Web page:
• Reply Jen September 29, 2017 at 4:51 pm

    Yah, that emotional labor article is so timely. I’ve been thinking about this a lot lately and how to talk to my husband about it. I’ve tried, but as the author says, it doesn’t quite seem to resonate. As we’re thinking about trying to have kids, this has been top of mind, so I especially appreciated the conversation about how this behavior impacts our children. Oof. Lots of work to do.

  • Reply Joanne September 29, 2017 at 9:58 pm

    I have sooo much love for these posts of yours. I love the look of those pumpkins! And the sweater’s lovely <3 I'll be reading through these links, they sound fascinating.
    Have a good weekend!

    Joanne | Life in Blue Skies

  • Reply Amy September 30, 2017 at 2:37 am

    This post feels so peaceful! loved it xx.

  • Reply Diana September 30, 2017 at 10:08 am

    Those pumpkins are so cute and remind me of Autumn, lovely post dear xx

  • Reply mado September 30, 2017 at 4:19 pm

    I think the juxtaposition of the V.C. and Hefner articles is so telling. Sure, women have benefited from the “sexual revolution,” but it is so far from equal (and so angering) when men can watch porn in a business meeting yet claim that breasts are “disgusting” when used for anything other than male sexual pleasure. Thanks as always for the thought-provoking round-up!

  • Reply Jess September 30, 2017 at 8:19 pm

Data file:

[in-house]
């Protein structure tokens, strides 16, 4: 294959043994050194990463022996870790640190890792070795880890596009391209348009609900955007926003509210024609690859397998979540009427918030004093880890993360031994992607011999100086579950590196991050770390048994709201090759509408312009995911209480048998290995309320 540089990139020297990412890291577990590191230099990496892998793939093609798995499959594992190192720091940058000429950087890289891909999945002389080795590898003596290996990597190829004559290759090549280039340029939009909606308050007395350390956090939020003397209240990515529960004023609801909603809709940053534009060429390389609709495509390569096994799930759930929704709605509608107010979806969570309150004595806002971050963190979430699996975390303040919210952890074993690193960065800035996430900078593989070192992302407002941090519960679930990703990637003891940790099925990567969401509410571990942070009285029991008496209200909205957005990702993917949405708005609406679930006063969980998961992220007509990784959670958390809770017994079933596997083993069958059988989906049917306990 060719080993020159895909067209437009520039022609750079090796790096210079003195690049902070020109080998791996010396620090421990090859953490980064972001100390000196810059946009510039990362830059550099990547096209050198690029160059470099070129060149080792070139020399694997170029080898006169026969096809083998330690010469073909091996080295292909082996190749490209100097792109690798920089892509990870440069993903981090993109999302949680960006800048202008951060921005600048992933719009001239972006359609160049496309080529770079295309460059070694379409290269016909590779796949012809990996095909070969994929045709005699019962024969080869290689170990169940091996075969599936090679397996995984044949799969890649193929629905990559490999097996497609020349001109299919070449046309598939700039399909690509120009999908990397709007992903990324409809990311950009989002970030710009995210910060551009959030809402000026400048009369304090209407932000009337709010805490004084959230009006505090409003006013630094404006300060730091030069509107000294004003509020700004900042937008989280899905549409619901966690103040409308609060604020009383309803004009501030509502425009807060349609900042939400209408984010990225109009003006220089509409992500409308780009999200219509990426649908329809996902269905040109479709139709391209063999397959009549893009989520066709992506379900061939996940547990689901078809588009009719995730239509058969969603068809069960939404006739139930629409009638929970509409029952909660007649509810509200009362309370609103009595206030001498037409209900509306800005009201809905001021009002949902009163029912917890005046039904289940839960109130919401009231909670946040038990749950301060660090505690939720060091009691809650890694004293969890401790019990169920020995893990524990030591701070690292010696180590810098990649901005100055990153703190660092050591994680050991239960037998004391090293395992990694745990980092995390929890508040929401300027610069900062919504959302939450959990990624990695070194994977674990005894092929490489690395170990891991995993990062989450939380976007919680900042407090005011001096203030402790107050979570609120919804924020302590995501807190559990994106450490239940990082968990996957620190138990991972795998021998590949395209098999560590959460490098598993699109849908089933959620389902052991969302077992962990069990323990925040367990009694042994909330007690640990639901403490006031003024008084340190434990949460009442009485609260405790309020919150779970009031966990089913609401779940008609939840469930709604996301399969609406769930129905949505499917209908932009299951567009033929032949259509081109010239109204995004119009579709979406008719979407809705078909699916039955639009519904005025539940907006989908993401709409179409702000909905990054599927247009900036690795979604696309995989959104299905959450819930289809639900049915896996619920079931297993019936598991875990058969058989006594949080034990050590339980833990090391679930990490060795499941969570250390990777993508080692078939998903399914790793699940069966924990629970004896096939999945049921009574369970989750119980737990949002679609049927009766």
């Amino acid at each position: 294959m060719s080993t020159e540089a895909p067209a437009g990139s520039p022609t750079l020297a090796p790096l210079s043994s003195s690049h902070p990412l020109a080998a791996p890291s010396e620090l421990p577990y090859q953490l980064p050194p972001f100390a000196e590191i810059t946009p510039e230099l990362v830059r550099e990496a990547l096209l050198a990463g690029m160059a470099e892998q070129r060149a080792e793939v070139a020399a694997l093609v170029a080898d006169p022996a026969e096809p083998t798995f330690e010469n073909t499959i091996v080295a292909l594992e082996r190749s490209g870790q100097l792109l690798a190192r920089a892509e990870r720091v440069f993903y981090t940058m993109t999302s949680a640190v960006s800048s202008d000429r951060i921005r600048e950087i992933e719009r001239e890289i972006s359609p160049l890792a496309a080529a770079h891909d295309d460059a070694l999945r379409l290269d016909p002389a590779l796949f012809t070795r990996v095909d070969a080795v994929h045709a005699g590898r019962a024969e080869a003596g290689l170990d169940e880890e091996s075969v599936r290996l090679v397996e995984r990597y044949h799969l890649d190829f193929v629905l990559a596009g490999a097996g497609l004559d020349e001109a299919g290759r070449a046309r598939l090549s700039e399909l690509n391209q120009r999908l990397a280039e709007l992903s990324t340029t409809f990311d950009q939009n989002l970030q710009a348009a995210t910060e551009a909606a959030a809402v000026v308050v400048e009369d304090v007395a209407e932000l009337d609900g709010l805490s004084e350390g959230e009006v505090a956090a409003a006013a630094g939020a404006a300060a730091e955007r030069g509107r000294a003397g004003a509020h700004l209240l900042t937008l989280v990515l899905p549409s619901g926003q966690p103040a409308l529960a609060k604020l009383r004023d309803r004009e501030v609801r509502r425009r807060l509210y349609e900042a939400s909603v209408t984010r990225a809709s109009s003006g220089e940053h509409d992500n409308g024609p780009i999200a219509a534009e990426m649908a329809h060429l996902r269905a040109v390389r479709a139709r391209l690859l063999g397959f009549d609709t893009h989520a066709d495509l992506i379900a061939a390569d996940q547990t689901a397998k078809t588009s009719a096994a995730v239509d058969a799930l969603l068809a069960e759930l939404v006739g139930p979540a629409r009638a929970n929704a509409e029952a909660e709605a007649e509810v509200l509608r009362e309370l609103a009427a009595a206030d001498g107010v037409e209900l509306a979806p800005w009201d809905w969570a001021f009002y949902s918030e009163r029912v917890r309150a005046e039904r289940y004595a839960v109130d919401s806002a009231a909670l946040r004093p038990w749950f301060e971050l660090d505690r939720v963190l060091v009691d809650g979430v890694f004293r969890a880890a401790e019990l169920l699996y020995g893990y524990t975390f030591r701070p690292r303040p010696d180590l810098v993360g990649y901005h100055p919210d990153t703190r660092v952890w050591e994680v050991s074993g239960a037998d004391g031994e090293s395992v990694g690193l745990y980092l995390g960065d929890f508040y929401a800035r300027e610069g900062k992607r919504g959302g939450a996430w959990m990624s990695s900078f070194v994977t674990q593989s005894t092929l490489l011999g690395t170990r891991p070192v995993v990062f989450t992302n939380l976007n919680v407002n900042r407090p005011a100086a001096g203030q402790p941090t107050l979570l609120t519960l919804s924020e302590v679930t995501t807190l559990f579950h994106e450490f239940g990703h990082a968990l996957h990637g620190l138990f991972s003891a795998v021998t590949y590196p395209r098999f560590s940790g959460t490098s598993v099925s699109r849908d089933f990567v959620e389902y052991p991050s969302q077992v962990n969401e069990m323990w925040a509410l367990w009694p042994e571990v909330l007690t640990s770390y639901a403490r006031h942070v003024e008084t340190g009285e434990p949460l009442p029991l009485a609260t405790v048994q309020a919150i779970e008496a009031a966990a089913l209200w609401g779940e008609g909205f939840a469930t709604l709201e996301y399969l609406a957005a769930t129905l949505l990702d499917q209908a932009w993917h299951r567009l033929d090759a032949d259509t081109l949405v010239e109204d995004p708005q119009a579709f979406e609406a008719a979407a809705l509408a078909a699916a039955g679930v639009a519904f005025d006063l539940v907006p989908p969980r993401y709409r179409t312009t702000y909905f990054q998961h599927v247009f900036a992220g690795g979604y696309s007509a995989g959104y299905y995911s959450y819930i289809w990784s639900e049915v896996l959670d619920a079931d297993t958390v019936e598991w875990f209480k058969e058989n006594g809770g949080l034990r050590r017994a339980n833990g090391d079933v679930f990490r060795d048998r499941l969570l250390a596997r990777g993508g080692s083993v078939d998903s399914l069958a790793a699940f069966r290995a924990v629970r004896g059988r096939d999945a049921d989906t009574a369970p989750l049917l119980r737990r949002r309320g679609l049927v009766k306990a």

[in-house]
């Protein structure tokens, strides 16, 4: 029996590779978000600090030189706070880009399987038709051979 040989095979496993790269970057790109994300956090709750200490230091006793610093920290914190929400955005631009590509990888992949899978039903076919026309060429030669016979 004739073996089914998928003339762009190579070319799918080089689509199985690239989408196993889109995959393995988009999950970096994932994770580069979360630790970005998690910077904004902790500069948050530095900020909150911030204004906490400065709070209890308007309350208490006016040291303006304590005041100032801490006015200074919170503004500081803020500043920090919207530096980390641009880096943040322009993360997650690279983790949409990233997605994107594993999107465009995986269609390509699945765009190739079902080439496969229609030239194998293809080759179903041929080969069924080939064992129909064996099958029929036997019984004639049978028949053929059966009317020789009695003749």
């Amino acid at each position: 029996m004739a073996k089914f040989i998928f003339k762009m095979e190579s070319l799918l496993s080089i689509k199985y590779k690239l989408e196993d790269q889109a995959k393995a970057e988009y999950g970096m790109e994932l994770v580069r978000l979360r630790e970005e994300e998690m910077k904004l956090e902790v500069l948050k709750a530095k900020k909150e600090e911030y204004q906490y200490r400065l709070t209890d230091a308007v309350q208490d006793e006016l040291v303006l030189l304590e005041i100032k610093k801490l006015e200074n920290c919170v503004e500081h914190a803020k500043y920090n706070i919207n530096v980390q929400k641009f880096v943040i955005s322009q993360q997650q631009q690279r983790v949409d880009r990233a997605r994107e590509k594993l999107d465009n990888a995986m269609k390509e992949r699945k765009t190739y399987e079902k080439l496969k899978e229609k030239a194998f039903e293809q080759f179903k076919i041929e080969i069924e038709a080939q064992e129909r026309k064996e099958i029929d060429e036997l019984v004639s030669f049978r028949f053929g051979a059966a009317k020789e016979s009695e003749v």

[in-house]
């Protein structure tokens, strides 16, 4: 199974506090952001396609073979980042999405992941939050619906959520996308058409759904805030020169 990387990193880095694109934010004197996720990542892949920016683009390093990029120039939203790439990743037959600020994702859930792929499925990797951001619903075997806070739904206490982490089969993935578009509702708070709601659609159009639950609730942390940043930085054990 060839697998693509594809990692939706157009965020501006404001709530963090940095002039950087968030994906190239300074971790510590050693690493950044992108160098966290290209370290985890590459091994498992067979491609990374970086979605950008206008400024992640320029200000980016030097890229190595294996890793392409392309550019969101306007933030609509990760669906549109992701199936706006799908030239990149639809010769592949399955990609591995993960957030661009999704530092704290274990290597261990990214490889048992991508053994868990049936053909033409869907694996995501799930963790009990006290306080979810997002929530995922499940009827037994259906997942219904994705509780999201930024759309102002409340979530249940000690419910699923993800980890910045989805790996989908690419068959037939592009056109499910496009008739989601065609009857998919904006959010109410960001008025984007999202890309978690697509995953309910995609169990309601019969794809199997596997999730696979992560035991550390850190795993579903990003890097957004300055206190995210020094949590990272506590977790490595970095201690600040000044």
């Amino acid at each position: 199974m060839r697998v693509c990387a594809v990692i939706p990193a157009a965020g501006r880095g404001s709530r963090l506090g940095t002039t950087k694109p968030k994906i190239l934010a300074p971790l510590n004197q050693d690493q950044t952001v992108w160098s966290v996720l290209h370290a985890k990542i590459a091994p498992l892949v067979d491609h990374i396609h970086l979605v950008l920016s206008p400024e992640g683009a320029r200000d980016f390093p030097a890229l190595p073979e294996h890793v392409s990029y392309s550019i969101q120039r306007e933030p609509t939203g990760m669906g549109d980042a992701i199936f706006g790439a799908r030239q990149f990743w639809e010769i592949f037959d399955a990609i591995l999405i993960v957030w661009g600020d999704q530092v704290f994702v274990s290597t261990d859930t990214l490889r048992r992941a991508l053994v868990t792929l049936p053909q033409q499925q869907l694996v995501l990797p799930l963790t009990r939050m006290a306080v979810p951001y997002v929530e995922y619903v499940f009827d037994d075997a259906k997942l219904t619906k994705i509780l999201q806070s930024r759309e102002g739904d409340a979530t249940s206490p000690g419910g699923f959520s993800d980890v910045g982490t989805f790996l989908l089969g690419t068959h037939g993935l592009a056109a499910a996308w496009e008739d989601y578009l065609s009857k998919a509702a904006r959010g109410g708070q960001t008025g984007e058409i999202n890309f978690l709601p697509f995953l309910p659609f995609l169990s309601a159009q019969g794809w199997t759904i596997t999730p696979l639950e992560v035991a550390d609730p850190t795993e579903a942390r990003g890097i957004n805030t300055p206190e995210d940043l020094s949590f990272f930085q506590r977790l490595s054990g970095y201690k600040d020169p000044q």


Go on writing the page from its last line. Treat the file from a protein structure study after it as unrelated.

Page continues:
Hi Erin,
    I just discovered your blog recently, and I have really been enjoying your articles. If you have time, I have a quick question, not directly related to this post. I was wondering if/how you clean your coir brush? The plastic brush I’d been using to clean my cast iron developed a mold problem because I didn’t think to clean the brush itself, I’m afraid. Many thanks!

    • Reply ERIN BOYLE October 1, 2017 at 9:04 am

      We use ours daily, often in soapy water, and let it dry between uses so we’ve never had a mold problem!

    • Reply Maura October 1, 2017 at 12:55 pm

      Jess — I also use my brush daily. What’s worked for me is this: rinse thoroughly with warm water and then stand it up (brush end facing skyward) in an empty mason jar (or any jar); standing it up means it dries fully between uses. I’ve had mine for over 2 years with no mold or lingering food/kitchen odors. The jar needs cleaning once a week or so.

      • Reply Jess October 2, 2017 at 9:55 am

        Thanks so much for both of your replies! Do you also use the coir brush on things other than cast iron? I had been using the brush that got moldy only on my cast iron, and I don’t quite use cast iron every day, and I haven’t been using soap on it. I bet standing it up to let it dry will really help, too!

        • Reply ERIN BOYLE October 2, 2017 at 10:00 am

          I use it on anything that needs a good scrub! We’ve also had ours for years now. Ours doesn’t have a handle to prop it up with, but I just let it dry in a small soap dish on our countertop!

          • Jess October 2, 2017 at 3:12 pm

            I will have to get myself one and give it a try! I’m so glad you mentioned these brushes on the blog, I’ve been wanting to try something else, especially for the cast iron, for awhile now 🙂

  • Reply Kaila October 1, 2017 at 2:27 pm

    Thank you for writing:) We have similar thoughts/beliefs & I come for these links every weekend. I look forward to seeing what you have found to be valuable reading during the week – but after I click, click, click & read, I realized I never comment. So I wanted to say “thanks!”

  • Reply Neurotic Workaholic (@WeirdWorkaholic) October 2, 2017 at 3:13 pm

    I love those pumpkins. They make me want to go out and buy one (or two) for my cubicle at work, partly so it’ll make my cubicle look more cheerful and less “I’m counting the minutes until the end of the workday”.